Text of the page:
What is a theory?
In the creation vs. evolution debate, proponents of Biblical Creationism often assert that evolution is "only a theory, not a fact." This statement is based on the common, vernacular meaning of the word "theory" and is a misunderstanding of what this term means in science.
"Science" comes from the Latin word for knowledge, and science is the study not of isolated facts, but of ideas. Thus it has a rich terminology for describing ideas. A hypothesis (literally, "put under") is the idea underlying an investigation such as an experiment. A law is a phenomenon that has been observed to take place consistently under particular conditions. A model is a set of interrelated ideas, based on laws and other observations, which together form a representation with predictive and explanatory value. A theory is a model that has stood up under repeated testing. Theories explain factual, empirical observations.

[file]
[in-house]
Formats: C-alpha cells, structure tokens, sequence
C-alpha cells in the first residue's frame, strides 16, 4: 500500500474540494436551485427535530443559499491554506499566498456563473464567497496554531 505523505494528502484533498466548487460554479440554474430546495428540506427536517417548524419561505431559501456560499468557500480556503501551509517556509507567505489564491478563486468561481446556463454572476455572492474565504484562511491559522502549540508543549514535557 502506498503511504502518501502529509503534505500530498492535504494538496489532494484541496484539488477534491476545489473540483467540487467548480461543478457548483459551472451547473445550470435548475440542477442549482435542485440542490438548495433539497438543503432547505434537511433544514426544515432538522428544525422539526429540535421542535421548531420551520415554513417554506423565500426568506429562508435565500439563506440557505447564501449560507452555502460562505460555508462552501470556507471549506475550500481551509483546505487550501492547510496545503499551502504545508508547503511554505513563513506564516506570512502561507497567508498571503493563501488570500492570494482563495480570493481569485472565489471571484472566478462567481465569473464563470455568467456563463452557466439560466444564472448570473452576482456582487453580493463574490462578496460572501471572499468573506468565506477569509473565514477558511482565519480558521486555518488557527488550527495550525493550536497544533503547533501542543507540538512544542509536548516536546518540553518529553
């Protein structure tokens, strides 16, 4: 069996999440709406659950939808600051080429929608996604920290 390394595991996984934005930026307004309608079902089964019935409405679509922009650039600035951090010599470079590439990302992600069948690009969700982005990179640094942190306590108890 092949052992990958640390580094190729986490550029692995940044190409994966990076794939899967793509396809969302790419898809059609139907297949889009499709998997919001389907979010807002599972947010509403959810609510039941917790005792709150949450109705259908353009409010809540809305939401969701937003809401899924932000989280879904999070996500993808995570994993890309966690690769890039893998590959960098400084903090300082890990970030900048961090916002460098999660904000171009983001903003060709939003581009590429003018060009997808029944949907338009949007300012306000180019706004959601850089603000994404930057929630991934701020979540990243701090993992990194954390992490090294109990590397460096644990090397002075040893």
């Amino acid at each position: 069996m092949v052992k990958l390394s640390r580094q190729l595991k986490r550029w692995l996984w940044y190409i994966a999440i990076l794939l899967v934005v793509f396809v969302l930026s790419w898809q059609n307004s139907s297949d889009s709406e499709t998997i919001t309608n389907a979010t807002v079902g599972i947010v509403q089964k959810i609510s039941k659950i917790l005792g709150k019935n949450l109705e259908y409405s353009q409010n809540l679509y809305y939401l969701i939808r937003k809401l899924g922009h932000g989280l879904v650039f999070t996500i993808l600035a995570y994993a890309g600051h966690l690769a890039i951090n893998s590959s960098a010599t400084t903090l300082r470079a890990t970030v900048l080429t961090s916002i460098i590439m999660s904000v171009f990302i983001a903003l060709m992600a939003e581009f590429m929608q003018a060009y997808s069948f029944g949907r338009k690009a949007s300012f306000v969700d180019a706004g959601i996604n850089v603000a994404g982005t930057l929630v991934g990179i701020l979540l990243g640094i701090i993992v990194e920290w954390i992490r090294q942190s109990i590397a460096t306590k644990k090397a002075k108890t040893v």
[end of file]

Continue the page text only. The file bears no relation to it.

If a fact is "something that is definitely true," then no type of idea in science (such as a hypothesis, law, model, or theory) is excluded from also being a fact. An idea such as evolution can be both a theory and a fact.
However, in common usage, the word theory has a dramatically different meaning; it typically refers to a conjecture or speculation. It is a type of idea that is not even good enough to be called a hypothesis. A simple conjecture can never be said to be "true" in the sense that a fact is true, so the sound bite "evolution is only a theory" was coined to suggest that evolution is no more than an unsupported scientific speculation.